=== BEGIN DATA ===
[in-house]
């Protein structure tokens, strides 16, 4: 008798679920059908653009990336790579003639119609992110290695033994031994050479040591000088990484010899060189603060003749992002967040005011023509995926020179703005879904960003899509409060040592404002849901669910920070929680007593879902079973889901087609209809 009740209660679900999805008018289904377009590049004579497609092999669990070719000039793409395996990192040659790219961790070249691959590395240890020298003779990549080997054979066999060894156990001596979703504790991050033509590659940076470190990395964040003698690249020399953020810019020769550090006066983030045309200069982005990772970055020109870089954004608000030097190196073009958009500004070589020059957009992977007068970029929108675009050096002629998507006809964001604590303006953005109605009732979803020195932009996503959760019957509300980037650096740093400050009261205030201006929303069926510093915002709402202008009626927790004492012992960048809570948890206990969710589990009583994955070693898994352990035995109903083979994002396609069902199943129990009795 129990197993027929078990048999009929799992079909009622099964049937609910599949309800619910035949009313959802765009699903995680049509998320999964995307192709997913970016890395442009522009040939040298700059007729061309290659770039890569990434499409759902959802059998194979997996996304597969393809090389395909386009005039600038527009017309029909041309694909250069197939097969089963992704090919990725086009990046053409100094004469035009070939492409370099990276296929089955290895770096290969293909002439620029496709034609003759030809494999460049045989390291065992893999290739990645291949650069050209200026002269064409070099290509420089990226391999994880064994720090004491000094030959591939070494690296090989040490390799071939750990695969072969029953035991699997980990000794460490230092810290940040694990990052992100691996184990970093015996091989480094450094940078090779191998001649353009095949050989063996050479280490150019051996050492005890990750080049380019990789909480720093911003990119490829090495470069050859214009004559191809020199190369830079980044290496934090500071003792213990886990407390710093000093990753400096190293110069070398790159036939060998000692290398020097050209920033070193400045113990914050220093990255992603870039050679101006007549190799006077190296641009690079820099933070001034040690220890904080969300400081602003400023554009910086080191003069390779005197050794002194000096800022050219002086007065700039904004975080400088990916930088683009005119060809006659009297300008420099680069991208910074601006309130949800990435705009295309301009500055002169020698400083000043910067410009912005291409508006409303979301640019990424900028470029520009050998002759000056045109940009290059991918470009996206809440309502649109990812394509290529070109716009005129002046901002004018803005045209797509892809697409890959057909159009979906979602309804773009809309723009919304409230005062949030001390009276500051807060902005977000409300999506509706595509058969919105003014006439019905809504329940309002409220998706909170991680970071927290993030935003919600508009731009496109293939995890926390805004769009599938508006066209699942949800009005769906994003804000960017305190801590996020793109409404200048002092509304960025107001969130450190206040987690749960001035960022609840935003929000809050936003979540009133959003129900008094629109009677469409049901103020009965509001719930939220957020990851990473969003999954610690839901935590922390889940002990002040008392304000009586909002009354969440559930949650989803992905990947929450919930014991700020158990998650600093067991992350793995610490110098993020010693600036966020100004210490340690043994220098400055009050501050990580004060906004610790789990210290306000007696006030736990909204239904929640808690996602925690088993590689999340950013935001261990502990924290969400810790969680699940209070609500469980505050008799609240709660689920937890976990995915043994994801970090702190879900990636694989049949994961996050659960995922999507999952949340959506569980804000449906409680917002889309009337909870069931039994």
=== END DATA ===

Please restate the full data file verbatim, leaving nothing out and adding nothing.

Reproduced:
[in-house]
């Protein structure tokens, strides 16, 4: 008798679920059908653009990336790579003639119609992110290695033994031994050479040591000088990484010899060189603060003749992002967040005011023509995926020179703005879904960003899509409060040592404002849901669910920070929680007593879902079973889901087609209809 009740209660679900999805008018289904377009590049004579497609092999669990070719000039793409395996990192040659790219961790070249691959590395240890020298003779990549080997054979066999060894156990001596979703504790991050033509590659940076470190990395964040003698690249020399953020810019020769550090006066983030045309200069982005990772970055020109870089954004608000030097190196073009958009500004070589020059957009992977007068970029929108675009050096002629998507006809964001604590303006953005109605009732979803020195932009996503959760019957509300980037650096740093400050009261205030201006929303069926510093915002709402202008009626927790004492012992960048809570948890206990969710589990009583994955070693898994352990035995109903083979994002396609069902199943129990009795 129990197993027929078990048999009929799992079909009622099964049937609910599949309800619910035949009313959802765009699903995680049509998320999964995307192709997913970016890395442009522009040939040298700059007729061309290659770039890569990434499409759902959802059998194979997996996304597969393809090389395909386009005039600038527009017309029909041309694909250069197939097969089963992704090919990725086009990046053409100094004469035009070939492409370099990276296929089955290895770096290969293909002439620029496709034609003759030809494999460049045989390291065992893999290739990645291949650069050209200026002269064409070099290509420089990226391999994880064994720090004491000094030959591939070494690296090989040490390799071939750990695969072969029953035991699997980990000794460490230092810290940040694990990052992100691996184990970093015996091989480094450094940078090779191998001649353009095949050989063996050479280490150019051996050492005890990750080049380019990789909480720093911003990119490829090495470069050859214009004559191809020199190369830079980044290496934090500071003792213990886990407390710093000093990753400096190293110069070398790159036939060998000692290398020097050209920033070193400045113990914050220093990255992603870039050679101006007549190799006077190296641009690079820099933070001034040690220890904080969300400081602003400023554009910086080191003069390779005197050794002194000096800022050219002086007065700039904004975080400088990916930088683009005119060809006659009297300008420099680069991208910074601006309130949800990435705009295309301009500055002169020698400083000043910067410009912005291409508006409303979301640019990424900028470029520009050998002759000056045109940009290059991918470009996206809440309502649109990812394509290529070109716009005129002046901002004018803005045209797509892809697409890959057909159009979906979602309804773009809309723009919304409230005062949030001390009276500051807060902005977000409300999506509706595509058969919105003014006439019905809504329940309002409220998706909170991680970071927290993030935003919600508009731009496109293939995890926390805004769009599938508006066209699942949800009005769906994003804000960017305190801590996020793109409404200048002092509304960025107001969130450190206040987690749960001035960022609840935003929000809050936003979540009133959003129900008094629109009677469409049901103020009965509001719930939220957020990851990473969003999954610690839901935590922390889940002990002040008392304000009586909002009354969440559930949650989803992905990947929450919930014991700020158990998650600093067991992350793995610490110098993020010693600036966020100004210490340690043994220098400055009050501050990580004060906004610790789990210290306000007696006030736990909204239904929640808690996602925690088993590689999340950013935001261990502990924290969400810790969680699940209070609500469980505050008799609240709660689920937890976990995915043994994801970090702190879900990636694989049949994961996050659960995922999507999952949340959506569980804000449906409680917002889309009337909870069931039994």